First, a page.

Jason, tell us what is going on. What are you learning?

JASON CARROLL, CNN CORRESPONDENT: Just a terrible story here, Wolf, like so many other stories.

Just a little while ago, Patty Campbell came out on her front porch, she tried to speak about her daughter, but she was so overcome by grief, she just simply couldn't do it. And their story is just a tragic case of a mix-up.

Let me explain a little bit more about what happened to Krystle Campbell. As you said, she went out to watch the marathon. She got caught in the first explosion. And then, Wolf, shortly thereafter, taken to the hospital, and her parents were told that she was OK, that they were working, trying to save her leg.

Shortly after the operation, her parents came into the room and learned it wasn't her at all that had survived. It was her friend. So you can imagine how terribly awful they feel at this point, how they're trying to deal with the loss of their daughter, trying to deal with this tragedy. Again, just a short while ago, Patty Campbell came out, tried to speak to the press, but eventually a spokesman had to say what she simply could not.

(BEGIN VIDEO CLIP)

PATTY CAMPBELL, MOTHER OF VICTIM: We're heartbroken at the death of our daughter, Krystle Marie. She was a wonderful person.

Everybody that knew her loved her. She loved her dogs. She used to -- she had a heart of gold. She was always smiling. I couldn't ask for a better daughter. I can't believe this has happened. She was such a hard worker at everything she did. This doesn't make any sense.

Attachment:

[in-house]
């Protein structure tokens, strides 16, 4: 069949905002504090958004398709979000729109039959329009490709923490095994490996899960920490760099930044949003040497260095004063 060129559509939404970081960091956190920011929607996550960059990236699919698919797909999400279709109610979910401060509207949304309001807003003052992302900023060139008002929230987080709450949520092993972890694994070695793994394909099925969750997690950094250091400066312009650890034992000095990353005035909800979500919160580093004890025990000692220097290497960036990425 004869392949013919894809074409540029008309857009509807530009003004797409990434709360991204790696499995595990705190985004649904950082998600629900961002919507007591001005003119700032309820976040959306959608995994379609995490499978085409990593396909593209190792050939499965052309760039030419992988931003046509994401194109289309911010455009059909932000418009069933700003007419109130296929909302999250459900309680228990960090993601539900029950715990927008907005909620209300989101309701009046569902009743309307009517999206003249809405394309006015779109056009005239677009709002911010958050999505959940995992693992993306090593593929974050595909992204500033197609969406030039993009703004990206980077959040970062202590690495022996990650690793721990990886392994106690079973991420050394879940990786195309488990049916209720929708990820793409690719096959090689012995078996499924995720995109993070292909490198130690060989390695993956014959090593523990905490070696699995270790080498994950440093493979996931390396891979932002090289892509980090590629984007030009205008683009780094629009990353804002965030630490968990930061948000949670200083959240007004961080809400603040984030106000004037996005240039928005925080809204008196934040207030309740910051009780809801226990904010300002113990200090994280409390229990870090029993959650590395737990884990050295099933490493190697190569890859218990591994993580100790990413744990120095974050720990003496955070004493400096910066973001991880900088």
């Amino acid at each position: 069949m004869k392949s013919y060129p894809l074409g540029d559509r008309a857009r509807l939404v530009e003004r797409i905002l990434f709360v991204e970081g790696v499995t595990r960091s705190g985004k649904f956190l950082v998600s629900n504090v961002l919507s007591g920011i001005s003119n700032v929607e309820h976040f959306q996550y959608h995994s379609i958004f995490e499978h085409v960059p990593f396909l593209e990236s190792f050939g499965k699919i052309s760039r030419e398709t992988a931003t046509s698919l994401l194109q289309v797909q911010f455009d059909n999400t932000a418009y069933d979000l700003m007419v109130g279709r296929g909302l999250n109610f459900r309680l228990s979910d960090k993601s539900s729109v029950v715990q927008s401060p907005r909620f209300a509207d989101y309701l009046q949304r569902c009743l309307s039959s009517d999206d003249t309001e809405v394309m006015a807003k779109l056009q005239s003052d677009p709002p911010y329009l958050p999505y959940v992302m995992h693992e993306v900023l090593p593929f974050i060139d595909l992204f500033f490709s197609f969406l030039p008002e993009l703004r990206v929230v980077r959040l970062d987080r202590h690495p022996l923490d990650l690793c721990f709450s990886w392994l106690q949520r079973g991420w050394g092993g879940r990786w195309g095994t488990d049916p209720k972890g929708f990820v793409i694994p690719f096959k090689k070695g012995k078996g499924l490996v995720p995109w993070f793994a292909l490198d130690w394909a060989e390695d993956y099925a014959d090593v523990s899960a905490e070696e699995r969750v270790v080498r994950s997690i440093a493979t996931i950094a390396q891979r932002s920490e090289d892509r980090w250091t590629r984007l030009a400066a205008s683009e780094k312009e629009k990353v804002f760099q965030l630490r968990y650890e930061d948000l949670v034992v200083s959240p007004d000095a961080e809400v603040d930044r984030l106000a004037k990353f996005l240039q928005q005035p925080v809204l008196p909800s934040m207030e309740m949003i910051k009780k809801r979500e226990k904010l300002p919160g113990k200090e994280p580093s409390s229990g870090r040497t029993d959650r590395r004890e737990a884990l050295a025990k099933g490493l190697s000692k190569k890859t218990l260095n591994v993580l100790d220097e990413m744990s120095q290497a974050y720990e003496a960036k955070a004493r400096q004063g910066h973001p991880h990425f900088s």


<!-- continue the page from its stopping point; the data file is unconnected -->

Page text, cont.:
QUESTION: What kind of daughter was she, ma'am?

CAMPBELL: She was best. You couldn't ask for a better daughter.

BRIAN KENNY, CAMPBELL FAMILY SPOKESMAN: And this statement is from Patty Campbell, the mother of Krystle Campbell.

"We are heartbroken at the death of our daughter, Krystle Marie. She was a wonderful person. Everyone who knew her loved her. She was sweet and kind and friendly, always smiling. She worked so hard at everything she did."

(END VIDEO CLIP)

CARROLL: And Wolf, just a short while ago, I reached out to Massachusetts General Hospital, just trying to get some clarification about what the Campbells are saying, what happened to their daughter.

A spokeswoman telling me they're still in the process of gathering information, trying to determine exactly what happened before they could release a statement. But it just goes to show you, in -- just in the hours after what happened, there was so much confusion, in some ways. Even some of the most experienced trained doctors, things like this can happen -- Wolf. BLITZER: Can't tell you how awful it must be, how awful for Patty Campbell, the mother of Krystle Campbell. It's shocking to me that she could even go out there and even try to make a statement.

I know she tried. And our heart, of course, go out to her, to the entire family, the families of the other victims, those who were killed. They were all so young, a young boy, Krystle Campbell. Now we have learned a graduate student at Boston University.

Jason, I don't know how people cope under these circumstances. And so many others, so many dozens of others of parents and family members and friends, they know -- those who are seriously, critically injured, losing limbs -- this is such a horrendous situation. It makes no sense whatsoever. And investigators are trying to figure out what happened.

CARROLL: That's exactly right.

And imagine, Wolf, the relief at first when you find out that something like this has happened to someone in your family, and then in a sense you're relieved that at least they're OK. And then it becomes the worry as you're hearing that doctors are working, and in this case trying to save her leg.